In our previous blog, we talked about How to Start Your Own Shrimp Farm. In this blog, we are going to discuss how to manage your farm, control the quality of your pond water, and keep your farm free from disease and predators. In our later blogs, we will also cover some valuable aspects of marketing, processing, and economic feasibility, so keep reading our blogs regularly. These are very important factors in successful aquaculture and fish farming, whether you are raising shrimp or any other type of fish in your home pond, or in commercial fish farms.

Managing Water Quality

fountains-427564_1280Keeping your water quality suitable for farmed fish is very important, whether you are farming , catfish, tilapia, or any other types of fish. You need to have a good flow of oxygen through aerators, keep water temperatures optimal, maintain a good pH balance, keep predators away, and keep water clean from weeds, germs, and diseases.


The amount of oxygen dissolved in the water is very important. With proper levels of oxygen in the water, everything lives, and so, you need to have equipment to supply and monitor proper oxygen levels in the water. To test the oxygen levels in your pond, use an electronic oxygen meter, or a chemical oxygen level testing kit, based on the size of your farm. There are several methods you can use for the aeration for your pond. These include blowers, agitators, rotating wheels, air compressors, and fountains. The most sustainable methods of aeration could include solar powered rotating wheels that mix air into the water constantly. It would be a more energy efficient way. Shooting water into the air, using a water fountain or using a blower would use more energy and be less cost-effective. However, for home based fish farms, where a display is desirable, you could use a water fountain to make your pond attractive, and thus serving two purposes at the same time. Fountains also circulate the water of top layer without disturbing the cooler bottom layer.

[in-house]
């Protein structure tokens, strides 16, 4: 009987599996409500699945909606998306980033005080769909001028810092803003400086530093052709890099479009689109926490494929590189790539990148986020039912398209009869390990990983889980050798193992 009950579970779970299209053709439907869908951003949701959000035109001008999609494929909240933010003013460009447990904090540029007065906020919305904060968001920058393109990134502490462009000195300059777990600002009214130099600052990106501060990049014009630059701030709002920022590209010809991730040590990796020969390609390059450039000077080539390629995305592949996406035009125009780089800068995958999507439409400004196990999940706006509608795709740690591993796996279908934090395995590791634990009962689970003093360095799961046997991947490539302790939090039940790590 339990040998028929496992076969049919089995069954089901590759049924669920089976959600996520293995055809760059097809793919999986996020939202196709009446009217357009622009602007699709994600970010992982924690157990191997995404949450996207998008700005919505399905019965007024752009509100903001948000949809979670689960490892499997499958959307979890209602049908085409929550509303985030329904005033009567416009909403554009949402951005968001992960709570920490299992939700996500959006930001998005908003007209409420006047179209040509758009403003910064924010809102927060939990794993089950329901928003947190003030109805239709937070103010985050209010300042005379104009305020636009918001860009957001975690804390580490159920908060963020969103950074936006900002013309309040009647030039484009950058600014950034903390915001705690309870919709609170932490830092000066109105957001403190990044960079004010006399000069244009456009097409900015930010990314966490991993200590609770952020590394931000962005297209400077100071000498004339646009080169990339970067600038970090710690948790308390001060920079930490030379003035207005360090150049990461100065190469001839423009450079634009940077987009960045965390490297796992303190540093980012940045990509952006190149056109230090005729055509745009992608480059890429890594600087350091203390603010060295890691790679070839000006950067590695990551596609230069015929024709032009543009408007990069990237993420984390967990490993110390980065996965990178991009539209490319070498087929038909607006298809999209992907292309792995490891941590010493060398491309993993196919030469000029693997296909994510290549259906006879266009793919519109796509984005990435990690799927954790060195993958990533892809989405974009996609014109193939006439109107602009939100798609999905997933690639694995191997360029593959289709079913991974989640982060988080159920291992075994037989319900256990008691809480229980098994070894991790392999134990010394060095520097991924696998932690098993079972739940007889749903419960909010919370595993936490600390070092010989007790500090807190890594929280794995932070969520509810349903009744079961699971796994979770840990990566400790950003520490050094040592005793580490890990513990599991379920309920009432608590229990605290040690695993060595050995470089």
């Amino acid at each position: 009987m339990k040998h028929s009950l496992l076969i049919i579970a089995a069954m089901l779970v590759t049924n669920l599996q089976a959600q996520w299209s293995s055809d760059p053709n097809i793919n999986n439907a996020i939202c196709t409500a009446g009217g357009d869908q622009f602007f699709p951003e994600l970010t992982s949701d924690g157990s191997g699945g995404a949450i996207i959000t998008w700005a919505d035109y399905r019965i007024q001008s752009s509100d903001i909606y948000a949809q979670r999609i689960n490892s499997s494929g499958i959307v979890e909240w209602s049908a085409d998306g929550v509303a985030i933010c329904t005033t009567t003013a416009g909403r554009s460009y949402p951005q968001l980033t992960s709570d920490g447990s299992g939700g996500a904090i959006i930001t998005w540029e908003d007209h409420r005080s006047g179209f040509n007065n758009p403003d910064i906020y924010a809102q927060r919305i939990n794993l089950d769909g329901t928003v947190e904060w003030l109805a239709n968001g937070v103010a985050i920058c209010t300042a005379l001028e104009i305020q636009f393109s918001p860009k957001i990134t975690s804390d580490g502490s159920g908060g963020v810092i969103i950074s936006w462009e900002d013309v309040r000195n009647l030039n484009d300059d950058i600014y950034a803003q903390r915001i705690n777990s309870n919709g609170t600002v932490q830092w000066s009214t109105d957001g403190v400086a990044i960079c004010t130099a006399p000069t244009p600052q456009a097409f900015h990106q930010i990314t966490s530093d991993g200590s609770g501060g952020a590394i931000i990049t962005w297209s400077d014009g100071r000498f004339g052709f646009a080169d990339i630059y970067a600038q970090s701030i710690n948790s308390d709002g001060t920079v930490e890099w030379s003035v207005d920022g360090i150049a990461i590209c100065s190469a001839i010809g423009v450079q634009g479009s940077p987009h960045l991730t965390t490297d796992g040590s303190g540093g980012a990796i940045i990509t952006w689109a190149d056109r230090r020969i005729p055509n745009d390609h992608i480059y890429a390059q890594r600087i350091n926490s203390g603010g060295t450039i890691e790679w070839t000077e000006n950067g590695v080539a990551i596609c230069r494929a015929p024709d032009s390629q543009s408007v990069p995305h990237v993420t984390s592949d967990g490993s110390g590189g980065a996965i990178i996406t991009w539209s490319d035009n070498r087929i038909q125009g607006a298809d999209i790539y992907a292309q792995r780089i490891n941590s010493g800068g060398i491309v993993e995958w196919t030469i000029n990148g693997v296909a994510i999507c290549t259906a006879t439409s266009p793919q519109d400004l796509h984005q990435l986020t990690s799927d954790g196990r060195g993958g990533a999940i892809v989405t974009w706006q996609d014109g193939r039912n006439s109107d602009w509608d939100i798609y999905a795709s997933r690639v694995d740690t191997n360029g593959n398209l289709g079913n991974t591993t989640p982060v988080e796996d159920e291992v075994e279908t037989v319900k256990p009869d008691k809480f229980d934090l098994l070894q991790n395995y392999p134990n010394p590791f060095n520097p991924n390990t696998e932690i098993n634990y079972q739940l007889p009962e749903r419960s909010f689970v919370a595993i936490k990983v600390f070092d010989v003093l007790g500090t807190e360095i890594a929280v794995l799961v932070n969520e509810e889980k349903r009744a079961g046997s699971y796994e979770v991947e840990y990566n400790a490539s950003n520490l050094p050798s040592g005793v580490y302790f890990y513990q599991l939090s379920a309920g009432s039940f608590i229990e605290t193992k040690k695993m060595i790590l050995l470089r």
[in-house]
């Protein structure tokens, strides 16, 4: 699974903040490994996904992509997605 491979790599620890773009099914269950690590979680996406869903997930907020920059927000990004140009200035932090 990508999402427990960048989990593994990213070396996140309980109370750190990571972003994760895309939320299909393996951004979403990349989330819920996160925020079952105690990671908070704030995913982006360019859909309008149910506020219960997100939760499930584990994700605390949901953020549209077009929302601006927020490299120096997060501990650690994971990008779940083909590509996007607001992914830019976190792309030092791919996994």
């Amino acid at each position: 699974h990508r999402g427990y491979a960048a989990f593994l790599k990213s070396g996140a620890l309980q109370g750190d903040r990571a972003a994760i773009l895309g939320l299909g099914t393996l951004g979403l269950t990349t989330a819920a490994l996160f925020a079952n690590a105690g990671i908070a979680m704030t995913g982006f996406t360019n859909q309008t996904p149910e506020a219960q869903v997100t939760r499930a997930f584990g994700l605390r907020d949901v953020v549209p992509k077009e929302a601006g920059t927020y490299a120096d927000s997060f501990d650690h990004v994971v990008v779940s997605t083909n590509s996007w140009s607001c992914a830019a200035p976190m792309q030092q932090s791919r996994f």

Temperature control

fidh pondKeeping the water temperature at an optimum level is important, especially if your farm is located in a cooler region of the country. Most shrimp farms are located in warmer countries where shrimp is raised year round, and therefore, shrimp farming is suitable in the southern parts of the United States. Shrimps can be grown and raised easily from mid-April to November. Using a solar heater or solar heated greenhouses during the cold fall season can extend the growth of farmed fish. You may use an electric water heater for your home pond and circulate water throughout the pond for best results. Shrimps are warm water species, and the ideal temperature for growth of shrimp is between 57–84 °F.

Nitrogen and toxicity control

Concentration of nitrogen and toxicity of the pond water needs to be kept at a lower level. Test samples from your pond periodically to ensure that nitrogen is kept at a safe level. A nitrogen level higher than 0.1 ppm would be harmful for the fish pond. A properly circulated pond would keep the nitrogen and ammonia levels low. It would also increase the biomass of shrimps at harvest.